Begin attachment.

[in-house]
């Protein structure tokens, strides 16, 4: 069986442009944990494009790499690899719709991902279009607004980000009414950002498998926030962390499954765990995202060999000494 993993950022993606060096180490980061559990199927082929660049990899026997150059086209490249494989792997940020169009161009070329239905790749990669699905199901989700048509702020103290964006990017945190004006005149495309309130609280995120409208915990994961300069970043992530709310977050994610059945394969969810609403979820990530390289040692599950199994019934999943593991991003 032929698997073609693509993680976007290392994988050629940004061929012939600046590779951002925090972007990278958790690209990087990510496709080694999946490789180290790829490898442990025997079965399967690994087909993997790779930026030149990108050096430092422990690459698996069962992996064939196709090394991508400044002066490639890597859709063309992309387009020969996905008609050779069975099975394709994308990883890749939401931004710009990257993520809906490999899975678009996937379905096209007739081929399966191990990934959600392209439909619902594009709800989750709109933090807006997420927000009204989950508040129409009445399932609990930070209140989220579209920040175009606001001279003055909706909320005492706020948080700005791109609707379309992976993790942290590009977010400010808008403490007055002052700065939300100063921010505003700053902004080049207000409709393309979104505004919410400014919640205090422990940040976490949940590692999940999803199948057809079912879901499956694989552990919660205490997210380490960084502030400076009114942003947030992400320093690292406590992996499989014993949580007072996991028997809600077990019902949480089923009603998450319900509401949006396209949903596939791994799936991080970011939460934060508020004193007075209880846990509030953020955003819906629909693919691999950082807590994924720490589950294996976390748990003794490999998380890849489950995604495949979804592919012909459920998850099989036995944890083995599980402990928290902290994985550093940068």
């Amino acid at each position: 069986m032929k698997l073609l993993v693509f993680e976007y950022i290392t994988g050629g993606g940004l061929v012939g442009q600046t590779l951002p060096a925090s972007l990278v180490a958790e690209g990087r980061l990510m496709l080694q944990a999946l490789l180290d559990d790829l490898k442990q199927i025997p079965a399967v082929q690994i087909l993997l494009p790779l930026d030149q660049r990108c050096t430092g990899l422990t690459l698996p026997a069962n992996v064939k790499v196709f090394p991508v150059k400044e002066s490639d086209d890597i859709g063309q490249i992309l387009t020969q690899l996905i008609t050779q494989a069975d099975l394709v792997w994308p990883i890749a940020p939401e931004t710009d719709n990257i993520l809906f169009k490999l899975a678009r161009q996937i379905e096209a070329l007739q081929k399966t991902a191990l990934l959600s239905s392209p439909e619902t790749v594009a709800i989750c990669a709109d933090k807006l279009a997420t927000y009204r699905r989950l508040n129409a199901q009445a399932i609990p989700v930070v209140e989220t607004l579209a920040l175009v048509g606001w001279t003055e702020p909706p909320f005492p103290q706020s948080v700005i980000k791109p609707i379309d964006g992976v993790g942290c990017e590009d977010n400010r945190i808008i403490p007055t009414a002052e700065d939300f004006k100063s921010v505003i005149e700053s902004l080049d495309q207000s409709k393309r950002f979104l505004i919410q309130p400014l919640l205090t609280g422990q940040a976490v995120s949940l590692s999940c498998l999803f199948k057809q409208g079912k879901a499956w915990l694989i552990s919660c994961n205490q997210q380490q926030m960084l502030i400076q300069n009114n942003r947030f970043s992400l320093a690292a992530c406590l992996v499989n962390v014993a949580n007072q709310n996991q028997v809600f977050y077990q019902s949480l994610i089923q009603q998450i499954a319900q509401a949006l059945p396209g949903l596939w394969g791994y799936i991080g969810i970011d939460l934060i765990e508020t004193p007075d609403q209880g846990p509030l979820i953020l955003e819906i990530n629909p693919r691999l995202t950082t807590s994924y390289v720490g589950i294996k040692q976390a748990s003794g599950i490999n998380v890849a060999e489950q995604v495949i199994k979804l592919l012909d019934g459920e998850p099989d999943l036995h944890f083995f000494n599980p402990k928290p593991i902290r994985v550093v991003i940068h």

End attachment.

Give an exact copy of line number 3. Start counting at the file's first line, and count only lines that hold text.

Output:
């Amino acid at each position: 069986m032929k698997l073609l993993v693509f993680e976007y950022i290392t994988g050629g993606g940004l061929v012939g442009q600046t590779l951002p060096a925090s972007l990278v180490a958790e690209g990087r980061l990510m496709l080694q944990a999946l490789l180290d559990d790829l490898k442990q199927i025997p079965a399967v082929q690994i087909l993997l494009p790779l930026d030149q660049r990108c050096t430092g990899l422990t690459l698996p026997a069962n992996v064939k790499v196709f090394p991508v150059k400044e002066s490639d086209d890597i859709g063309q490249i992309l387009t020969q690899l996905i008609t050779q494989a069975d099975l394709v792997w994308p990883i890749a940020p939401e931004t710009d719709n990257i993520l809906f169009k490999l899975a678009r161009q996937i379905e096209a070329l007739q081929k399966t991902a191990l990934l959600s239905s392209p439909e619902t790749v594009a709800i989750c990669a709109d933090k807006l279009a997420t927000y009204r699905r989950l508040n129409a199901q009445a399932i609990p989700v930070v209140e989220t607004l579209a920040l175009v048509g606001w001279t003055e702020p909706p909320f005492p103290q706020s948080v700005i980000k791109p609707i379309d964006g992976v993790g942290c990017e590009d977010n400010r945190i808008i403490p007055t009414a002052e700065d939300f004006k100063s921010v505003i005149e700053s902004l080049d495309q207000s409709k393309r950002f979104l505004i919410q309130p400014l919640l205090t609280g422990q940040a976490v995120s949940l590692s999940c498998l999803f199948k057809q409208g079912k879901a499956w915990l694989i552990s919660c994961n205490q997210q380490q926030m960084l502030i400076q300069n009114n942003r947030f970043s992400l320093a690292a992530c406590l992996v499989n962390v014993a949580n007072q709310n996991q028997v809600f977050y077990q019902s949480l994610i089923q009603q998450i499954a319900q509401a949006l059945p396209g949903l596939w394969g791994y799936i991080g969810i970011d939460l934060i765990e508020t004193p007075d609403q209880g846990p509030l979820i953020l955003e819906i990530n629909p693919r691999l995202t950082t807590s994924y390289v720490g589950i294996k040692q976390a748990s003794g599950i490999n998380v890849a060999e489950q995604v495949i199994k979804l592919l012909d019934g459920e998850p099989d999943l036995h944890f083995f000494n599980p402990k928290p593991i902290r994985v550093v991003i940068h």